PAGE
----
Manbat Escape From Fake New York or Batman Arkham Origins.
I have to admit, I am a bit flummoxed. For a vigilante whose whole schtick is to dress up as a bat furry, he certainly does have quite a legacy. Yes, bat made of man, the classic tale of a mama’s boy multimillionaire who parades around in black spandex and punches people because dead parents is a DC comic that somehow became a household name. Despite blowing hot raspberries on the stomach of ridiculous, Batman sometimes is portrayed in a gritty Frank Miller-esque light, which can be done to great effect. Though the titular hero is some kind of cartoon hero with perpetual constipation, many of his villains can be the stuff of nightmares, portrayed in the right styling. Arkham Origins follows the previous mentioned darker path, leaving the Adam West camp to the wayside. Being a man enamored with pretentious and ham-fisted melodrama, I decided to give the game the benefit of the doubt.
Batman: Arkham Origins, or Manbat Escape From Faux York, as I envisioned the grumbling hero as Snake Plisskin on a identity crisis induced bender, is a prequel to the Arkham series. Keeping my rightful position as the President of Being Under a Rock Association, Origins was played as a stand-alone experience, as I am without prior frame of reference. As a stand-alone experience, it is apparent that the Batworld has once again undergone a Marvel-style ret-con, as the questionable odd couple of Batman and Joker is portrayed in its beginning relationship stages once again. Though it is obvious that the storyline is meant to be a shotgun setup for the subsequent games in the series, the writers have been kind enough to touch upon things enough for even the most clueless individual to follow. The weaving distrustful relationship between Gordon and Batman is explored enough for the casual person to understand and is compelling enough to drive the rest of the events.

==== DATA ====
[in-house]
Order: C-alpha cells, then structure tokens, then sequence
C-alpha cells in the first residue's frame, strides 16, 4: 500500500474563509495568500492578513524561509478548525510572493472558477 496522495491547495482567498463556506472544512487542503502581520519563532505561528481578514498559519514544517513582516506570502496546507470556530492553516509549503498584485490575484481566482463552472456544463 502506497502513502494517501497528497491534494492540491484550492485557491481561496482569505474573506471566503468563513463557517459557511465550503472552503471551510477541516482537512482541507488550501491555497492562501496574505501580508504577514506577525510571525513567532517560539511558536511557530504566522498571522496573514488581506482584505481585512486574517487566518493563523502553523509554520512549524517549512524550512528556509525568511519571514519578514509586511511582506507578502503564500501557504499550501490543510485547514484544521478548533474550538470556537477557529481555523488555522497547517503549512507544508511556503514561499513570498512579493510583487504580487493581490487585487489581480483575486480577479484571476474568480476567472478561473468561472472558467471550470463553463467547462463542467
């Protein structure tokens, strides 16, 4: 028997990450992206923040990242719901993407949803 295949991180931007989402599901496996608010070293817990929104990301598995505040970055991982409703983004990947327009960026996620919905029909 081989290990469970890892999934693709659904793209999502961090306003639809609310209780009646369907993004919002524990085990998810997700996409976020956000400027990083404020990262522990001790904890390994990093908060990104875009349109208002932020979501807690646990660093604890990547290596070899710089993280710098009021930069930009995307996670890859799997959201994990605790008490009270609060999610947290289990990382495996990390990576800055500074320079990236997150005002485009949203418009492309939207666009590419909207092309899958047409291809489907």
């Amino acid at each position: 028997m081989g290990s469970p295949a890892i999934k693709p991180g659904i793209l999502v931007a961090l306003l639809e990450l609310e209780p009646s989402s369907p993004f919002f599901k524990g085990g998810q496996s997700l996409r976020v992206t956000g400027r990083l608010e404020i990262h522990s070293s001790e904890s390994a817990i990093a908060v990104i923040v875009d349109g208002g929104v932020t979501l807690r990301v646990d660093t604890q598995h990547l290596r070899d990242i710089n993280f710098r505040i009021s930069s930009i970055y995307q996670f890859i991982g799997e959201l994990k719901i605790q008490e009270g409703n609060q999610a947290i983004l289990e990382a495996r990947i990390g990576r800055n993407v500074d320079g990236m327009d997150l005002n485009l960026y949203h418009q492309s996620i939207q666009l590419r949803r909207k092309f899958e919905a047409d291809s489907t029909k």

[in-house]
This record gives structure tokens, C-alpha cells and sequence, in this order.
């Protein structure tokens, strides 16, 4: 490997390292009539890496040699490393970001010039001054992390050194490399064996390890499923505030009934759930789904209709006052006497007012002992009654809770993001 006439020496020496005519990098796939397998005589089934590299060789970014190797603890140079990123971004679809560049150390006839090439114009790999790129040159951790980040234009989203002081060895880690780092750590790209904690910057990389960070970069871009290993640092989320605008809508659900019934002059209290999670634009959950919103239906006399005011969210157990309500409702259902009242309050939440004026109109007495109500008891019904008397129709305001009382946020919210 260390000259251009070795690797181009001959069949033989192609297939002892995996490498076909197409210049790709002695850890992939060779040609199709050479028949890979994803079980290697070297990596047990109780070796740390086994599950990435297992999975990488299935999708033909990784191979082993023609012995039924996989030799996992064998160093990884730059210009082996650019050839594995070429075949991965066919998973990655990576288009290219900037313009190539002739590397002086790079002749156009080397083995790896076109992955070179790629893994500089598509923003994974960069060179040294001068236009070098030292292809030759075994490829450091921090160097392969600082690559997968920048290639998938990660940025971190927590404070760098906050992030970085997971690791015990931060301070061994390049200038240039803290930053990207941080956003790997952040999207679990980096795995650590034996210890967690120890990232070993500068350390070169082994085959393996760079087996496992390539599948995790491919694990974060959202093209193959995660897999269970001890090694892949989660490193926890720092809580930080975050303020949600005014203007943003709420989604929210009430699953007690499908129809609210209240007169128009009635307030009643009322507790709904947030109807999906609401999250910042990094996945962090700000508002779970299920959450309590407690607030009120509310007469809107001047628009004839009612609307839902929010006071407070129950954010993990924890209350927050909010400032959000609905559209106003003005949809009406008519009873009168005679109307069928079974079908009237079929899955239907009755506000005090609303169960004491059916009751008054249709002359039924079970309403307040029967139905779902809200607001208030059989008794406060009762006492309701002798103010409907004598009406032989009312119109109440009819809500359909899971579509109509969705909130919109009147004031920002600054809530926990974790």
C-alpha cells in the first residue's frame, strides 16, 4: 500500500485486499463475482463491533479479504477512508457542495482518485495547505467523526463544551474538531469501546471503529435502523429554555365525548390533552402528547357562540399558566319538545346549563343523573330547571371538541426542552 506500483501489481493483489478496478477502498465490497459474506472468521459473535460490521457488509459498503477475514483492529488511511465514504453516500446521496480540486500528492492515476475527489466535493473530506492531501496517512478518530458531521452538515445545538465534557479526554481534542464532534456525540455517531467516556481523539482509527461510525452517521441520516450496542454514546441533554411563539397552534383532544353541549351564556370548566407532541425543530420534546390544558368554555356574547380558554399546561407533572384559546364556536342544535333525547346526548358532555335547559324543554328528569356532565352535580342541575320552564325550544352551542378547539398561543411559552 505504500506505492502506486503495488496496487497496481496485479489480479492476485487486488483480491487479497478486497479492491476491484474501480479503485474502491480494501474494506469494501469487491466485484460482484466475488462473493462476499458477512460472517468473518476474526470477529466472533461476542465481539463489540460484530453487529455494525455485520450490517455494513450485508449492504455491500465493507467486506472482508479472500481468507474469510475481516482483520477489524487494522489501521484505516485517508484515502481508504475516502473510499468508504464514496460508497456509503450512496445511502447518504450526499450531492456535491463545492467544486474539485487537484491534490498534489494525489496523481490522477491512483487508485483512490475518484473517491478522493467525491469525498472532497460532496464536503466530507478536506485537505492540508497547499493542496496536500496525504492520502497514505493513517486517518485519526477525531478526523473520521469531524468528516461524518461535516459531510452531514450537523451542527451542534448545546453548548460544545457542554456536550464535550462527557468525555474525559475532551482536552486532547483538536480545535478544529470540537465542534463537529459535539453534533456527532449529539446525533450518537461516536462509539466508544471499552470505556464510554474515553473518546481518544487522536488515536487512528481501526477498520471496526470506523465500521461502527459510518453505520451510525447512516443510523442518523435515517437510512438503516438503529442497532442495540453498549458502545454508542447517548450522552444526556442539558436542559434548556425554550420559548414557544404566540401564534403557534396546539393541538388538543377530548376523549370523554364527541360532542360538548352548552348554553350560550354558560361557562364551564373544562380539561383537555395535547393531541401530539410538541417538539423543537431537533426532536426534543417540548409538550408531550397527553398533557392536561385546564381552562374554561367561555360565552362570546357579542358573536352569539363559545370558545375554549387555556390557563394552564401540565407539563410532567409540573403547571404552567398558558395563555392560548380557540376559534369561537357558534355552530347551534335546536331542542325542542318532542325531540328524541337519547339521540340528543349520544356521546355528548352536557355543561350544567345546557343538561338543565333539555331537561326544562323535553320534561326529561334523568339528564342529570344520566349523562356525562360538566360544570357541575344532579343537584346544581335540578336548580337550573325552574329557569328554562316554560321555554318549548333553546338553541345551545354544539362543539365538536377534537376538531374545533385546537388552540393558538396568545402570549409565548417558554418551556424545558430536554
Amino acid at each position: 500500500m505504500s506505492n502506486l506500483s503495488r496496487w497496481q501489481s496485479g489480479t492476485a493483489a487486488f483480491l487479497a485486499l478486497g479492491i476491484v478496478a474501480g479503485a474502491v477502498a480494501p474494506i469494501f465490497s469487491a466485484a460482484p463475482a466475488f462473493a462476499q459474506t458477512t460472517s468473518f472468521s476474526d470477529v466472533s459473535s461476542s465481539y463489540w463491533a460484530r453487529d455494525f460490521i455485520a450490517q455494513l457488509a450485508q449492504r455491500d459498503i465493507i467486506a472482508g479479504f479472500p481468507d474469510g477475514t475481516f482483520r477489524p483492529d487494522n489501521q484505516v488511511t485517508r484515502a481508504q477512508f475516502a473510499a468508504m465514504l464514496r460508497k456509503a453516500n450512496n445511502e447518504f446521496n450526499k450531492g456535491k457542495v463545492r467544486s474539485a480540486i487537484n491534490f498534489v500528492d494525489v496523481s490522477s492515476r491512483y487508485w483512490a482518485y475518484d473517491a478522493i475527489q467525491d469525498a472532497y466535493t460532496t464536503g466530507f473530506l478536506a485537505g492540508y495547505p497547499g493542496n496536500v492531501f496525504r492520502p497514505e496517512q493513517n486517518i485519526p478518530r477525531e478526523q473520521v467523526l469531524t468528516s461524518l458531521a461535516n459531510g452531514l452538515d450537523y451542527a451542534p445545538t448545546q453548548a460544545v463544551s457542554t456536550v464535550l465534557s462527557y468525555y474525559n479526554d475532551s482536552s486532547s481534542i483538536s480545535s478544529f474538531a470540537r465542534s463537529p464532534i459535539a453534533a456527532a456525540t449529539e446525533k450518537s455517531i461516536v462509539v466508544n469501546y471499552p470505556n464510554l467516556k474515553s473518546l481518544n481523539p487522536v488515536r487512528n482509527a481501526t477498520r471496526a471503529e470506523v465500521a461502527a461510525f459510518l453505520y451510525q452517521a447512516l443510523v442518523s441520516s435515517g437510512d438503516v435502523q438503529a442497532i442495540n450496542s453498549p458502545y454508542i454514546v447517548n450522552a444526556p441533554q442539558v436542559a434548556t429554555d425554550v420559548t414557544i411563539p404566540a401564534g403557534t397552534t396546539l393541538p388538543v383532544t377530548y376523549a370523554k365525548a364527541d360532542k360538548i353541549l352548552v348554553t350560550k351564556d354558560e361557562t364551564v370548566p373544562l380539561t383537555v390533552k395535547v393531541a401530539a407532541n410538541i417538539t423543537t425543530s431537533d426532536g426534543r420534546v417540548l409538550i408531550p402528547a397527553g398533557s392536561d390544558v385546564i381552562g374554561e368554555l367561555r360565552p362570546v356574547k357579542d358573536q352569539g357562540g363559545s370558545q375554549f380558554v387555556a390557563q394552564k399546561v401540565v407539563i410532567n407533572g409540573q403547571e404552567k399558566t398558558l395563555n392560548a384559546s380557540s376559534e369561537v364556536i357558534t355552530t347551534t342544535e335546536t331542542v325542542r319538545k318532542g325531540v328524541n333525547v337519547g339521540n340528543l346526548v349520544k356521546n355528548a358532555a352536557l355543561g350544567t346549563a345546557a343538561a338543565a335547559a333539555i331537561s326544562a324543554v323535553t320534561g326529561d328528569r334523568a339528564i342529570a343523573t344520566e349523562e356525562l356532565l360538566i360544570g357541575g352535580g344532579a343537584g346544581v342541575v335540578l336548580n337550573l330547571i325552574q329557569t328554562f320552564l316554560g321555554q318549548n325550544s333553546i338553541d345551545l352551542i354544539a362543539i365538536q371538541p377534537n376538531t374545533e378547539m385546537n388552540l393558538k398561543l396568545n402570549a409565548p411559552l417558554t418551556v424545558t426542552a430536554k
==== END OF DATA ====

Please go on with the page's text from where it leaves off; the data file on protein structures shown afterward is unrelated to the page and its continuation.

The confounding parts are the various tie-ins to the side villains. Apparently, felons can walk freely about town with little consequence, pyromaniacs in rocket suits show up for little reason, and apparently the criminal underbelly of Gotham has access to more assassins and trained killers than the entire Gaza strip. Seriously, how on earth are there so many nut-cases wandering about like free-range murder chickens? The hasty explanation is that the entire police department is full of corrupt officers taking hush money from wanted criminals, but even the most crooked of cops have to put some guys behind bars to show that they’re at least pretending to do their jobs. Walking about Gotham is like walking in a giant felonious Thunderdome, where haymakers are the only accepted currency. Which gets me to my next topic; the fighting engine.
A system mechanic should feel solid and empowering, which contributes to the player enjoyment. Thankfully, the fighting engine does feel solid. Attacks may have been mapped to a single button, but the transitions from punching one hood to another is seamless and satisfying, though the target locater should be tweaked a bit. While giving one man five pounds of steely knuckle justice, I moonwalked across the arena, back-flipping like some sort of martial art king of pop, drop-kicking a dude a mile away from my last victim. This wouldn’t be so disorienting if the enemies didn’t bunch up so much, but as it stands, every attempt to link strikes turns into a break-dancing fiasco of Saturday Night Fever mixed with Saturday Night Live. The counter options are nice, though also suffering from the same problems as the strike system. In one encounter, I smashed one guy with a knife in the chops, recovering in time for a dude to swing a bat at me from ten feet away. Of course, Bruce Wayne, teleporting lord of funk that he is, electric slid across the dance floor in time to disarm the perp with the power of telekinetic pantomime, air slamming the bat handle into a man subject to spontaneous acts of doing the Dougie. I’m sure there’s a good bat on bat action joke in there, but I will refrain.
Stealth is clunky and appears to have been an afterthought. The concept of subterfuge in Batman’s world seems to be little more than the art of flailing around on overhanging gargoyles with grappling hooks, until guards forget Bruce’s position due to ADHD. Sure, you can use your various assortment of tools, but spaz flying appears to be a more effective and less annoying route. The open world is welcome but not very well used, as the game becomes more interested in sewers than skylines, which leaves the whole sandbox a bit lacking in sand.
All in all, the Manbat is not a dissatisfying experience, but leaves me desiring a bit more. Perhaps in the other iterations I will have my fill, but as it stands now, Origins is a decent appetizer for a larger course to come.